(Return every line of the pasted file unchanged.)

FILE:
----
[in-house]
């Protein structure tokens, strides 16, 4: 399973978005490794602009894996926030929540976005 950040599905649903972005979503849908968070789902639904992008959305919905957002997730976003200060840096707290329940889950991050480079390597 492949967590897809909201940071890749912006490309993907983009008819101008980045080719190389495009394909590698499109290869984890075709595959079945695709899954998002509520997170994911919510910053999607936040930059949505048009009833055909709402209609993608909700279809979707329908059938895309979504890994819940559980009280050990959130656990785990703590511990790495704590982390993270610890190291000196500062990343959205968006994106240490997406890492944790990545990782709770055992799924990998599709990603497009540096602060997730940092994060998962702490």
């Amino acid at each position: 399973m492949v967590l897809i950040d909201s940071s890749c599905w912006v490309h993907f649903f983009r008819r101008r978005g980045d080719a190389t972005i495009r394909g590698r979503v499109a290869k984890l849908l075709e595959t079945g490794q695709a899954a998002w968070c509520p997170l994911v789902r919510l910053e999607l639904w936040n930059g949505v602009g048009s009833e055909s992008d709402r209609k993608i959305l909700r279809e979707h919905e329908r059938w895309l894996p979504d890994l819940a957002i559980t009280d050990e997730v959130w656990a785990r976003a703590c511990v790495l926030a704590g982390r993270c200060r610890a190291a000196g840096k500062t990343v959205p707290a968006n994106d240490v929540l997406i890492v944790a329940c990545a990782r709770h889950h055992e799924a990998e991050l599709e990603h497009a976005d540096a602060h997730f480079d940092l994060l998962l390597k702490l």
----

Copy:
[in-house]
């Protein structure tokens, strides 16, 4: 399973978005490794602009894996926030929540976005 950040599905649903972005979503849908968070789902639904992008959305919905957002997730976003200060840096707290329940889950991050480079390597 492949967590897809909201940071890749912006490309993907983009008819101008980045080719190389495009394909590698499109290869984890075709595959079945695709899954998002509520997170994911919510910053999607936040930059949505048009009833055909709402209609993608909700279809979707329908059938895309979504890994819940559980009280050990959130656990785990703590511990790495704590982390993270610890190291000196500062990343959205968006994106240490997406890492944790990545990782709770055992799924990998599709990603497009540096602060997730940092994060998962702490």
């Amino acid at each position: 399973m492949v967590l897809i950040d909201s940071s890749c599905w912006v490309h993907f649903f983009r008819r101008r978005g980045d080719a190389t972005i495009r394909g590698r979503v499109a290869k984890l849908l075709e595959t079945g490794q695709a899954a998002w968070c509520p997170l994911v789902r919510l910053e999607l639904w936040n930059g949505v602009g048009s009833e055909s992008d709402r209609k993608i959305l909700r279809e979707h919905e329908r059938w895309l894996p979504d890994l819940a957002i559980t009280d050990e997730v959130w656990a785990r976003a703590c511990v790495l926030a704590g982390r993270c200060r610890a190291a000196g840096k500062t990343v959205p707290a968006n994106d240490v929540l997406i890492v944790a329940c990545a990782r709770h889950h055992e799924a990998e991050l599709e990603h497009a976005d540096a602060h997730f480079d940092l994060l998962l390597k702490l």